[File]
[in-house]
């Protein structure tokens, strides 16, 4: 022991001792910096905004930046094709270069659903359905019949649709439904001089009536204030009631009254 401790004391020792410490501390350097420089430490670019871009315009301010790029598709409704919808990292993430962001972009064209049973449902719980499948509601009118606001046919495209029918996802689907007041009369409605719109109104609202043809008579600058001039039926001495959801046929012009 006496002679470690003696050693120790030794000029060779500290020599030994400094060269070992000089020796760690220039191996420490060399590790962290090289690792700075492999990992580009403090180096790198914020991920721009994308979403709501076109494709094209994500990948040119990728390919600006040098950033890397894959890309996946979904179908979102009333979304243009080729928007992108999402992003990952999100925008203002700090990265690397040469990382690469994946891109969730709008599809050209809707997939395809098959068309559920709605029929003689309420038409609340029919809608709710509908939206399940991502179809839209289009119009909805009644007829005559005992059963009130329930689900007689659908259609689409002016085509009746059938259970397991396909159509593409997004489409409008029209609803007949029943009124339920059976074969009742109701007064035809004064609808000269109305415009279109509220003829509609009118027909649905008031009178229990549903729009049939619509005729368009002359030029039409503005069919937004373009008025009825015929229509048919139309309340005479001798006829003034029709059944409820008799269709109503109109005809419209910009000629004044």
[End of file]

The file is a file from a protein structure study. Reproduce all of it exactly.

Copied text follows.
[in-house]
């Protein structure tokens, strides 16, 4: 022991001792910096905004930046094709270069659903359905019949649709439904001089009536204030009631009254 401790004391020792410490501390350097420089430490670019871009315009301010790029598709409704919808990292993430962001972009064209049973449902719980499948509601009118606001046919495209029918996802689907007041009369409605719109109104609202043809008579600058001039039926001495959801046929012009 006496002679470690003696050693120790030794000029060779500290020599030994400094060269070992000089020796760690220039191996420490060399590790962290090289690792700075492999990992580009403090180096790198914020991920721009994308979403709501076109494709094209994500990948040119990728390919600006040098950033890397894959890309996946979904179908979102009333979304243009080729928007992108999402992003990952999100925008203002700090990265690397040469990382690469994946891109969730709008599809050209809707997939395809098959068309559920709605029929003689309420038409609340029919809608709710509908939206399940991502179809839209289009119009909805009644007829005559005992059963009130329930689900007689659908259609689409002016085509009746059938259970397991396909159509593409997004489409409008029209609803007949029943009124339920059976074969009742109701007064035809004064609808000269109305415009279109509220003829509609009118027909649905008031009178229990549903729009049939619509005729368009002359030029039409503005069919937004373009008025009825015929229509048919139309309340005479001798006829003034029709059944409820008799269709109503109109005809419209910009000629004044």